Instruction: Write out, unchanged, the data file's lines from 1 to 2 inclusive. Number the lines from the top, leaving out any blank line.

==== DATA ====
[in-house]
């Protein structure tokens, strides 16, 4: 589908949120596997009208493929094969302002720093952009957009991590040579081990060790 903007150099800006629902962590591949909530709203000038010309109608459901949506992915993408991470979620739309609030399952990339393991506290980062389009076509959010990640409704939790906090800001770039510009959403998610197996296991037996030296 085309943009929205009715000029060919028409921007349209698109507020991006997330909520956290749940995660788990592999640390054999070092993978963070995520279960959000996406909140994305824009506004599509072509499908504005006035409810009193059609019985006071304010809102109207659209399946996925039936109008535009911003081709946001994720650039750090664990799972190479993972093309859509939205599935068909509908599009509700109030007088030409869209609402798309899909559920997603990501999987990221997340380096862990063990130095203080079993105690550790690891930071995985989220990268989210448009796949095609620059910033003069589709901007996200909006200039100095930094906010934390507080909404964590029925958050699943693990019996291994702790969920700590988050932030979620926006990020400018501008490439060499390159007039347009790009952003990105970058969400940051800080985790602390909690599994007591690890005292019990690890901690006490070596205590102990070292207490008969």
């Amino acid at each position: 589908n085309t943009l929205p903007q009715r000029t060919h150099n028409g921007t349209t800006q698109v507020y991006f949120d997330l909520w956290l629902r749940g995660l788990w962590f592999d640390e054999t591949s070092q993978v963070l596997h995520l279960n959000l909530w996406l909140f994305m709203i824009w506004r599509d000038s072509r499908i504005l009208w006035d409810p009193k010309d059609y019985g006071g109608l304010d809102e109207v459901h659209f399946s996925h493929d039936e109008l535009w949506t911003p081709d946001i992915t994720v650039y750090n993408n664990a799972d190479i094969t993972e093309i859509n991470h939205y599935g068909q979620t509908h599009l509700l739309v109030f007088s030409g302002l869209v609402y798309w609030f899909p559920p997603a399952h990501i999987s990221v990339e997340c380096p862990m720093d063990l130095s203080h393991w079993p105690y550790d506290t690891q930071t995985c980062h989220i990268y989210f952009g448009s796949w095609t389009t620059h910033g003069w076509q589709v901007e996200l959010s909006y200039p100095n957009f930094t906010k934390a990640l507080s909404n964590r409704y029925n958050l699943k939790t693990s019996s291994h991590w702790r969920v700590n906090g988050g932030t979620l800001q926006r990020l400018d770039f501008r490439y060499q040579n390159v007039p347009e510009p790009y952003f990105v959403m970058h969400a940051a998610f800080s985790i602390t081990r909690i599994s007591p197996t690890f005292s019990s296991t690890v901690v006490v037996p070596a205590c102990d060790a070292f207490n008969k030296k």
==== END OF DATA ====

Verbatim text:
[in-house]
């Protein structure tokens, strides 16, 4: 589908949120596997009208493929094969302002720093952009957009991590040579081990060790 903007150099800006629902962590591949909530709203000038010309109608459901949506992915993408991470979620739309609030399952990339393991506290980062389009076509959010990640409704939790906090800001770039510009959403998610197996296991037996030296 085309943009929205009715000029060919028409921007349209698109507020991006997330909520956290749940995660788990592999640390054999070092993978963070995520279960959000996406909140994305824009506004599509072509499908504005006035409810009193059609019985006071304010809102109207659209399946996925039936109008535009911003081709946001994720650039750090664990799972190479993972093309859509939205599935068909509908599009509700109030007088030409869209609402798309899909559920997603990501999987990221997340380096862990063990130095203080079993105690550790690891930071995985989220990268989210448009796949095609620059910033003069589709901007996200909006200039100095930094906010934390507080909404964590029925958050699943693990019996291994702790969920700590988050932030979620926006990020400018501008490439060499390159007039347009790009952003990105970058969400940051800080985790602390909690599994007591690890005292019990690890901690006490070596205590102990070292207490008969």